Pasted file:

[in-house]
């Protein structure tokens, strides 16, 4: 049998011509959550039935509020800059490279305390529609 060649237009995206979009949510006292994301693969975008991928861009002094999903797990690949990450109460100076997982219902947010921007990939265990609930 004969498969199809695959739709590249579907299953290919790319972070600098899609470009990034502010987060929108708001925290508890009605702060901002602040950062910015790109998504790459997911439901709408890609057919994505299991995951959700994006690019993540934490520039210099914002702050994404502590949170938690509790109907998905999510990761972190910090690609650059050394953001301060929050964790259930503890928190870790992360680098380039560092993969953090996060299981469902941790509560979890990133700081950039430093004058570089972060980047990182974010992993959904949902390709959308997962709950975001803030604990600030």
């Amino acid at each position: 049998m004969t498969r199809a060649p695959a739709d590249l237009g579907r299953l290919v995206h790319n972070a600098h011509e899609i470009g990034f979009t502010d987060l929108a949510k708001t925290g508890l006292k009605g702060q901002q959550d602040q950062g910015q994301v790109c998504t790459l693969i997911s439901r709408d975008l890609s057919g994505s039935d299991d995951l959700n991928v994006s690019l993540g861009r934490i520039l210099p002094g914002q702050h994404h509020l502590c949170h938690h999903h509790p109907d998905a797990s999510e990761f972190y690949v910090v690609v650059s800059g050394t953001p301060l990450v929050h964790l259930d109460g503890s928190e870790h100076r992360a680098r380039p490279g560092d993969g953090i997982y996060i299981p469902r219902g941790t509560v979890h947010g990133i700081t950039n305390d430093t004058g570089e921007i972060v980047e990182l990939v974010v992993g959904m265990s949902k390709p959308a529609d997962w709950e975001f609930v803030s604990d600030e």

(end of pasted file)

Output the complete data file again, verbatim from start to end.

[in-house]
């Protein structure tokens, strides 16, 4: 049998011509959550039935509020800059490279305390529609 060649237009995206979009949510006292994301693969975008991928861009002094999903797990690949990450109460100076997982219902947010921007990939265990609930 004969498969199809695959739709590249579907299953290919790319972070600098899609470009990034502010987060929108708001925290508890009605702060901002602040950062910015790109998504790459997911439901709408890609057919994505299991995951959700994006690019993540934490520039210099914002702050994404502590949170938690509790109907998905999510990761972190910090690609650059050394953001301060929050964790259930503890928190870790992360680098380039560092993969953090996060299981469902941790509560979890990133700081950039430093004058570089972060980047990182974010992993959904949902390709959308997962709950975001803030604990600030």
């Amino acid at each position: 049998m004969t498969r199809a060649p695959a739709d590249l237009g579907r299953l290919v995206h790319n972070a600098h011509e899609i470009g990034f979009t502010d987060l929108a949510k708001t925290g508890l006292k009605g702060q901002q959550d602040q950062g910015q994301v790109c998504t790459l693969i997911s439901r709408d975008l890609s057919g994505s039935d299991d995951l959700n991928v994006s690019l993540g861009r934490i520039l210099p002094g914002q702050h994404h509020l502590c949170h938690h999903h509790p109907d998905a797990s999510e990761f972190y690949v910090v690609v650059s800059g050394t953001p301060l990450v929050h964790l259930d109460g503890s928190e870790h100076r992360a680098r380039p490279g560092d993969g953090i997982y996060i299981p469902r219902g941790t509560v979890h947010g990133i700081t950039n305390d430093t004058g570089e921007i972060v980047e990182l990939v974010v992993g959904m265990s949902k390709p959308a529609d997962w709950e975001f609930v803030s604990d600030e």